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Re: User-defined conversion for strongly typed enums

From: Arthur O'Dwyer <arthur.j.odwyer_at_[hidden]>
Date: Mon, 6 Apr 2020 11:32:31 -0400
On Mon, Apr 6, 2020 at 8:46 AM Michał Policht via Std-Proposals <
std-proposals_at_[hidden]> wrote:

> > I think the main purpose of a struct is not name scoping.
> It is one of its characteristics.

When used strictly for namespacing purposes, I think the main difference is
"namespaces are open for additions; structs are closed against additions."
FWIW, John Lakos' *Large Scale C++, Volume 1* advocates structs over nested
namespaces, and says the following:

(Figure 2-23, page 316)
There are many advantages of using a struct over a third level of namespace
for aggregating related (what would otherwise be *free*) functions into a
single *utility* component.
(1) The distinct syntax and atomic nature of a struct having static methods
makes its purpose as a component-scoped entity clearer than would yet
another, nested namespace, leaving namespaces for routine use at the
package and enterprise levels exclusively.
(2) The self-declaring nature of functions and data defined at namespace
scope are necessarily eliminated when they are instead nested (as static
members) within a struct.
(3) Unlike a namespace, a struct does not permit using directives (or
declarations) to import function names into the current (e.g. package)
namespace, thereby preventing any consequent loss in readability.
(4) Unlike a namespace, a struct can support private nested data — e.g. as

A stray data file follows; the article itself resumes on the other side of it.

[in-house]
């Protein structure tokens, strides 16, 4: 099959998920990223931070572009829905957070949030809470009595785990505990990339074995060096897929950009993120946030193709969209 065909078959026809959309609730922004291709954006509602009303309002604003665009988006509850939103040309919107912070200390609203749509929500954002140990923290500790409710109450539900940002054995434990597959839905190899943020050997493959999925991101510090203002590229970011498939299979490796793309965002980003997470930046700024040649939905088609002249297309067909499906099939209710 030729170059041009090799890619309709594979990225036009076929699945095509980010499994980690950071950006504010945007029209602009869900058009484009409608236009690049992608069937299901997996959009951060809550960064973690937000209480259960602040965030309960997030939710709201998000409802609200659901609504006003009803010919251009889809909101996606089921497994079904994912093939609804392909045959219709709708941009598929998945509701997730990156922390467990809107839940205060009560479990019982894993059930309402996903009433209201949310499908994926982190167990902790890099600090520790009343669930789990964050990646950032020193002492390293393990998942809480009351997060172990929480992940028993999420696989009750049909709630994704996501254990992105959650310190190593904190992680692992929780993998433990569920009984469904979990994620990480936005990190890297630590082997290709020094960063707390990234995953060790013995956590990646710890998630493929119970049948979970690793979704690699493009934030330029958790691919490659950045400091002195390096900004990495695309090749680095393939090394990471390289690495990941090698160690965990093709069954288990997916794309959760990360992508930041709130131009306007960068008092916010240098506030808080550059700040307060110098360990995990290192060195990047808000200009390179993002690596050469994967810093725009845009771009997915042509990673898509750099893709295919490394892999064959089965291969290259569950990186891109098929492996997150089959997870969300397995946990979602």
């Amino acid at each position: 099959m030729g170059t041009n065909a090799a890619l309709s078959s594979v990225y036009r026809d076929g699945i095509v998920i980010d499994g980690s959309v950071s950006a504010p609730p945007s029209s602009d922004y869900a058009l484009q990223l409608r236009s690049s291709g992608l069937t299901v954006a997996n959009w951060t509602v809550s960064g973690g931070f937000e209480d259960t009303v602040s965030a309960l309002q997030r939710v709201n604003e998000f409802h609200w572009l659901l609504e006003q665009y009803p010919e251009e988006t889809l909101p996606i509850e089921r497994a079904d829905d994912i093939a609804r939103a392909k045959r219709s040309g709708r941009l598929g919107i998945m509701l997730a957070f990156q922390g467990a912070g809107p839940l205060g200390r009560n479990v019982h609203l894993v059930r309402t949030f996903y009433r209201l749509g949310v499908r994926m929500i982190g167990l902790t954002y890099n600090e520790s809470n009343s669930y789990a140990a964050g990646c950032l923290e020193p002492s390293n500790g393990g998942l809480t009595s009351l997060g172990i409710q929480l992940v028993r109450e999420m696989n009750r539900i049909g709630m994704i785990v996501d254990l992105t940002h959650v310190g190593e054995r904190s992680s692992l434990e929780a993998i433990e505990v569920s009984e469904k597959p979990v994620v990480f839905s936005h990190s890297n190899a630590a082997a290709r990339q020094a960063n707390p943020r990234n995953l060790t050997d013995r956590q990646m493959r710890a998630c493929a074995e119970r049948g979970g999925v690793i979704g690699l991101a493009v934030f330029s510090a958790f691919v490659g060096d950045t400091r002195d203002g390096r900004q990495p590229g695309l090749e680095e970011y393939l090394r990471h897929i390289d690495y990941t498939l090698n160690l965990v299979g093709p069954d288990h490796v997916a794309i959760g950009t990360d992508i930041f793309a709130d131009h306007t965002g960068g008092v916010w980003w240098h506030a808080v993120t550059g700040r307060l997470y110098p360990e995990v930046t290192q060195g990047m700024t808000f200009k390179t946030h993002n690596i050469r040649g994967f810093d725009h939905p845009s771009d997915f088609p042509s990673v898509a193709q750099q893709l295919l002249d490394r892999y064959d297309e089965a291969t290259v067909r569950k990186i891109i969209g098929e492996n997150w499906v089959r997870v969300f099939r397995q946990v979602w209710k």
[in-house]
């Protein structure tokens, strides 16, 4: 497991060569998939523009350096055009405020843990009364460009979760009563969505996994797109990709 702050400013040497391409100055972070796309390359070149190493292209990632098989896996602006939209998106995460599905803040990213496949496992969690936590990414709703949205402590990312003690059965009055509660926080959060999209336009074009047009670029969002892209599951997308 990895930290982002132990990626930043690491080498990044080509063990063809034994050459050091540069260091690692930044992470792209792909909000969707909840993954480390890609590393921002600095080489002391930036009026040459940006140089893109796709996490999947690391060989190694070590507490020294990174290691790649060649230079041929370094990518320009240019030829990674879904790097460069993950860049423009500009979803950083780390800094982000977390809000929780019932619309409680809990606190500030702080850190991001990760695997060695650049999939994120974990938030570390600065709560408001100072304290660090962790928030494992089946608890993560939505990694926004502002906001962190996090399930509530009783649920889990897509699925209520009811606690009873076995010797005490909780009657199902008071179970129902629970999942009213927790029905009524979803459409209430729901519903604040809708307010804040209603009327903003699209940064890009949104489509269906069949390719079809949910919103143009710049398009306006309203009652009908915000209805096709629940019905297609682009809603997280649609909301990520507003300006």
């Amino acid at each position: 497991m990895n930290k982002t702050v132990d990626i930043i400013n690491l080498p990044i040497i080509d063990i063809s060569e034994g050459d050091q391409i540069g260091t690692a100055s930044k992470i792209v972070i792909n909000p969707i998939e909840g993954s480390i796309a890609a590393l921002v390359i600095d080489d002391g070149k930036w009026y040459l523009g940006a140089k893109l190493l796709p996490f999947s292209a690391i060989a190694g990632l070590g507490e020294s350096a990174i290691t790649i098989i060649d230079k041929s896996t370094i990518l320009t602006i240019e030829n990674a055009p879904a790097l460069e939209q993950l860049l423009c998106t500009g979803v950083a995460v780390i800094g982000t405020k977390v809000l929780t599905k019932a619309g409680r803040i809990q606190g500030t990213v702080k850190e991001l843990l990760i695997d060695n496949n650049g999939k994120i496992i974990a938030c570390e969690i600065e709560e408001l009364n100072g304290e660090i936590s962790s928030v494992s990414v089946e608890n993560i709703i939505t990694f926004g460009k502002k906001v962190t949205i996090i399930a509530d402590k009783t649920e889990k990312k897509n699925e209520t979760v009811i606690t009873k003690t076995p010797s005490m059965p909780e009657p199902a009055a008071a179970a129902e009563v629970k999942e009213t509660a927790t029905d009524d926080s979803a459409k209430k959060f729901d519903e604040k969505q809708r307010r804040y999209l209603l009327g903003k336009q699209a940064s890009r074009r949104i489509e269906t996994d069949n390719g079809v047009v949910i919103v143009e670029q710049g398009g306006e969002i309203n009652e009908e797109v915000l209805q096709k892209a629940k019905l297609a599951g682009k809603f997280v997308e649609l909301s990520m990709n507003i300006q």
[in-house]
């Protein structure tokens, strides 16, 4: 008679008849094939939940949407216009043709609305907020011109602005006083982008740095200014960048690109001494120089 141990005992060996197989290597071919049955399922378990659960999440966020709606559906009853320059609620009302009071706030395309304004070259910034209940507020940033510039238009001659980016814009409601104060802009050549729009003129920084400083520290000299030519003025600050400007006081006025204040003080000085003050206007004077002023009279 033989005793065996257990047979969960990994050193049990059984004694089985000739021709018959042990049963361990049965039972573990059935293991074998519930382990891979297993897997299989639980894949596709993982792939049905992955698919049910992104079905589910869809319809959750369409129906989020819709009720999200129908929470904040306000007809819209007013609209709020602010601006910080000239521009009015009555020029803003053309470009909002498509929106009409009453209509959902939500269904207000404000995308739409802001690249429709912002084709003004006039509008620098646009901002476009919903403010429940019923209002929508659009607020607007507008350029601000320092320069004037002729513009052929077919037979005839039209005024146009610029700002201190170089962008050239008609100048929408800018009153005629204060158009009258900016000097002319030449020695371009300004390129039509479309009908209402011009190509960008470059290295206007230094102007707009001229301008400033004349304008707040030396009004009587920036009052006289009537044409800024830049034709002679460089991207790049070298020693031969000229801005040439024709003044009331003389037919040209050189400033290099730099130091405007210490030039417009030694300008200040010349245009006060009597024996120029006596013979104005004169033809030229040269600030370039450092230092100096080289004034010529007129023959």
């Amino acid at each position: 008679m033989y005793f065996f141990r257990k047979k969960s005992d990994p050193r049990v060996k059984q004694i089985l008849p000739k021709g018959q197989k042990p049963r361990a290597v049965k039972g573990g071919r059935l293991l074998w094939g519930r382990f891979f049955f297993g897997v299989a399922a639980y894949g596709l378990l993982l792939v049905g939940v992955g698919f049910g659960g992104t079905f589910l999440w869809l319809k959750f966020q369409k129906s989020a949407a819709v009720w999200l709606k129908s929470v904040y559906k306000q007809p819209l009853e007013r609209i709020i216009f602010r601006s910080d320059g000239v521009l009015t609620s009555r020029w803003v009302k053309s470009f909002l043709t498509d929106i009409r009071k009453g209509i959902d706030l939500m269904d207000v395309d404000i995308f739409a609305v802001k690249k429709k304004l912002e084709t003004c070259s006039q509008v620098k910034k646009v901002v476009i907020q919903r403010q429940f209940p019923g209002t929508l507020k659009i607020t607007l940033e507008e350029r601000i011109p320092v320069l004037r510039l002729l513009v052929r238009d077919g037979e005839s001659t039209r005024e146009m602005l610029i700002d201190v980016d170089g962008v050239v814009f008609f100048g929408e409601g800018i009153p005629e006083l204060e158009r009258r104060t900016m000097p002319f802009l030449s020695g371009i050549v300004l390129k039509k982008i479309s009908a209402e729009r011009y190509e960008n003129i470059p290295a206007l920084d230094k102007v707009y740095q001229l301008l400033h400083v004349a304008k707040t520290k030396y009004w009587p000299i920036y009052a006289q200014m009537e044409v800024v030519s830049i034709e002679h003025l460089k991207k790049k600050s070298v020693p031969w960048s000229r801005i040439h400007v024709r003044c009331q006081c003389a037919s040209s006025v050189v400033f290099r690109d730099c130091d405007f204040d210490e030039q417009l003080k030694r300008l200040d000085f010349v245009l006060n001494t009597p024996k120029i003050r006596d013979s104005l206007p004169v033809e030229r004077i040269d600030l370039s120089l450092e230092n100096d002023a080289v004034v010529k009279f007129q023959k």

an optimization for accessing insulated (external bindage) table-based
implementation details, residing in the .cpp file, by one or more inline
functions, residing in the .h file.
(5) Unlike a namespace, a struct can be passed as a template parameter —
e.g. as a cartridge of related functions satisfying a concept.
(6) Unlike a namespace, a C-style function in a struct does not participate
in Argument-Dependent Lookup (ADL), thereby avoiding potentially large
overload sets, which could needlessly affect compile-time performance and
possibly introduce unanticipated (perhaps even latent) ambiguity, or — much
worse — invoke the wrong function. By placing our "free" functions in a
struct, we make our design decision not to employ ADL explicit.
(7) Except for a few very stylized cases, such as std::placeholders (e.g.
_1, _2, _3) and std::literals, use of namespace declarations are generally
ill-advised. Should we subsequently discover a rare valid engineering
reason for enabling local using declarations, we can easily migrate a
struct to a namespace by creating a new component-private struct, e.g.
MathUtil_Imp, and forwarding calls to it from the new nested (e.g.
MathUtil) namespace. Note that, except when used as in (5), it is always
possible to migrate from a struct to a namespace without forcing any
clients to rework their source code, but, given the possibility of using
directives/declarations, not vice versa.


Received on 2020-04-06 10:35:40